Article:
Restoring the Church’s Beauty

Catholics are not angry at the Catholic Church that was established by Jesus Christ.  They are angry at the corporate bureaucratic institutional Catholic Church that keeps redirecting it.  Perhaps we can transform our anger by joining Pope Francis who is leading us to restore the beauty of the Church in Christ, even when it’s not so beautiful.

In The Holy Gospel According to Matthew (Mt 16:18), Jesus said to Peter, “You are the rock upon which I will build my church.”  Scholars tell us that what He meant by “church” was a collection of people who follow His way of living and way of loving.  The Gospels were written in Greek but, as best we know, Jesus spoke Aramaic and probably a small amount of Hebrew and Greek.  So we don’t know exactly what He said or intended—but we have a good idea.  The word used in this passage, “ekklesia,” means a body of faithful people.  It does not mean a structure like cathedrals or basilicas; it does not mean a hierarchy with dicasteries and chanceries; it does not mean layers of laws to observe or endless rubrics to follow; it does not mean a tribunal that judges or condemns.  In fact, Jesus consistently spoke against things like these, chastising those who gave them undue importance.  He definitely meant to set in motion a church but it wasn’t to be a corporation, court, or bureaucracy.  It probably wasn’t even to be an institution but a wake up call to His own church to reform, to do better than it was doing.  As I read it, Jesus was calling forth a people who could follow His message of love and courageously bring that message to others.

I love the Catholic Church and want it to more closely reflect Christ’s message and mission.  I believe that by doing so, it will open heaven to us.  At the same time, I realize that we need structures and systems to gather us, unite us, direct and guide us, but unfortunately, in our church today, corporate responses sometimes seem more important than Christ’s response and the laws of the institute seem to be valued more than the law of love.  I hear from countless Catholics who also love the church but don’t want it to be hijacked by modern-day Pharisees, legalists that lack compassion, or those more concerned with protecting institutional procedures than with carrying out Christ’s mission, i.e., those that self-reference the institute instead of referencing the Lord.  Jesus challenged these kinds of people because in their minds, words, and actions, the structure and form became more important than God and eventually replaced God.  While these folks continually judged and condemned, He welcomed sinners along with saints while reminding us that no one is without sin.  Sinners, when welcomed by Him, got a better chance of salvation.  It should follow, then, that when sinners are welcomed by the church today, we will all walk closer with Him toward heaven.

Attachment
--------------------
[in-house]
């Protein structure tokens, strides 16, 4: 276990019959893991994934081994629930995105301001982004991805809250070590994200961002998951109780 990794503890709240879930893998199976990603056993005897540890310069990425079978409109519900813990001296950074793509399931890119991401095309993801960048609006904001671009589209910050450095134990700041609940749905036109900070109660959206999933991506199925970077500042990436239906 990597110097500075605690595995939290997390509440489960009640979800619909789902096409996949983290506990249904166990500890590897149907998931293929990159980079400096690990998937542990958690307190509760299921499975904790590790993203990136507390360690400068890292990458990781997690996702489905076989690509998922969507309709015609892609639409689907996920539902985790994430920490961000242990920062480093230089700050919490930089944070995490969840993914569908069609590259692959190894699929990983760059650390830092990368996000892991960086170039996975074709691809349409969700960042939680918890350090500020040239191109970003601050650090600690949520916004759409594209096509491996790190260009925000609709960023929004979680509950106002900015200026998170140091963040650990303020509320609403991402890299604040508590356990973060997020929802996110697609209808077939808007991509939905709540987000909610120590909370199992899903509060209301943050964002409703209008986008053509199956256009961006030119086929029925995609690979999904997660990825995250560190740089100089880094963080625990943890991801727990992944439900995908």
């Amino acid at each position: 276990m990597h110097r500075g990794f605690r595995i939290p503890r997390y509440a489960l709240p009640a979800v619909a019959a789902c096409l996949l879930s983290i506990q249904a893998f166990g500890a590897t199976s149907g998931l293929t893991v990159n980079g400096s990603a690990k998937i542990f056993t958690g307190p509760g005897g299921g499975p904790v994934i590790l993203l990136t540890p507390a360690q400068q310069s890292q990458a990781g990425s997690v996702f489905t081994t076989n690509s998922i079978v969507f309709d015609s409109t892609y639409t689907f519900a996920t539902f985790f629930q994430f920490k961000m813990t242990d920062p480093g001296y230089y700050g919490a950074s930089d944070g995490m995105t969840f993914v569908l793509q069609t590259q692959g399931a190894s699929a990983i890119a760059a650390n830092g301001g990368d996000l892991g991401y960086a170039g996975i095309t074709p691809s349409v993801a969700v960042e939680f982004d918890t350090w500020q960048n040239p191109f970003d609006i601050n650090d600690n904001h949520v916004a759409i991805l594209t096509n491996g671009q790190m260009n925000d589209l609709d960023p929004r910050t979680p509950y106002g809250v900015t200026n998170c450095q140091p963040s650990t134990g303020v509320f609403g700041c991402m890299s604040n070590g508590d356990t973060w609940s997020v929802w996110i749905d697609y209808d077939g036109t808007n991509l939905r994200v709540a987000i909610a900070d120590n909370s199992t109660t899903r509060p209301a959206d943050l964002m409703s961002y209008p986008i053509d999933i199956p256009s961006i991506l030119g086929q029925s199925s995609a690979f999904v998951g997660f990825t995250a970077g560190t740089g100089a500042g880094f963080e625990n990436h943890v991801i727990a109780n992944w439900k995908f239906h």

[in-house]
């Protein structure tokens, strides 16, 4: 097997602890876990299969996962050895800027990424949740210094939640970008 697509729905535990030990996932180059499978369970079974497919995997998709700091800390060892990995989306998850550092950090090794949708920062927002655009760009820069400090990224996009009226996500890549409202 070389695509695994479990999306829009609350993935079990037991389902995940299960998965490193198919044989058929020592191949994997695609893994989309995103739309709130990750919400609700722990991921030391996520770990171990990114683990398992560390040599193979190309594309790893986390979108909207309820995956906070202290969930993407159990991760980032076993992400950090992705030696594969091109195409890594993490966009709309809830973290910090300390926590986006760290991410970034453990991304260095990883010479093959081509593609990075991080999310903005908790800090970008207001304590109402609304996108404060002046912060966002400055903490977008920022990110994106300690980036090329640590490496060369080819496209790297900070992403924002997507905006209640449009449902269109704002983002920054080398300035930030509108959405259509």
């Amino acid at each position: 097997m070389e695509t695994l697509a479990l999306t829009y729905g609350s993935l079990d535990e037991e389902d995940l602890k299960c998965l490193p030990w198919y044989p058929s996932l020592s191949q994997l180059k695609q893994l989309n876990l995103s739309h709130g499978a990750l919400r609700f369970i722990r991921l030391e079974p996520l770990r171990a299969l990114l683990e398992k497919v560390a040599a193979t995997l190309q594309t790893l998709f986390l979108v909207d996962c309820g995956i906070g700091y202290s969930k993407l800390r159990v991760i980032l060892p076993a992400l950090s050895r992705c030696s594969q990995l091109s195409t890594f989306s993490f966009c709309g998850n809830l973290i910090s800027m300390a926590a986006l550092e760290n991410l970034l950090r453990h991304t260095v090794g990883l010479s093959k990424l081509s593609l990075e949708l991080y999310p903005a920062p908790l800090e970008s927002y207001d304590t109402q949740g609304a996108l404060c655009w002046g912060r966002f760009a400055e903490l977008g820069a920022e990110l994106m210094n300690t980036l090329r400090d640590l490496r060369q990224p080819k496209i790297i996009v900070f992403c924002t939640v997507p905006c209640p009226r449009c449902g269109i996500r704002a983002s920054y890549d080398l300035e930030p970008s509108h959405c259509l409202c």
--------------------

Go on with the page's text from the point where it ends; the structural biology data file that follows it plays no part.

Like those in Jesus’ religion long ago, we in the Catholic religion today can also do better.  Catholics are not angry at the Catholic Church that was established by Jesus; they just want us to get back to that church and stop defending, promoting, and referencing the institution that periodically veers away from it and from Him.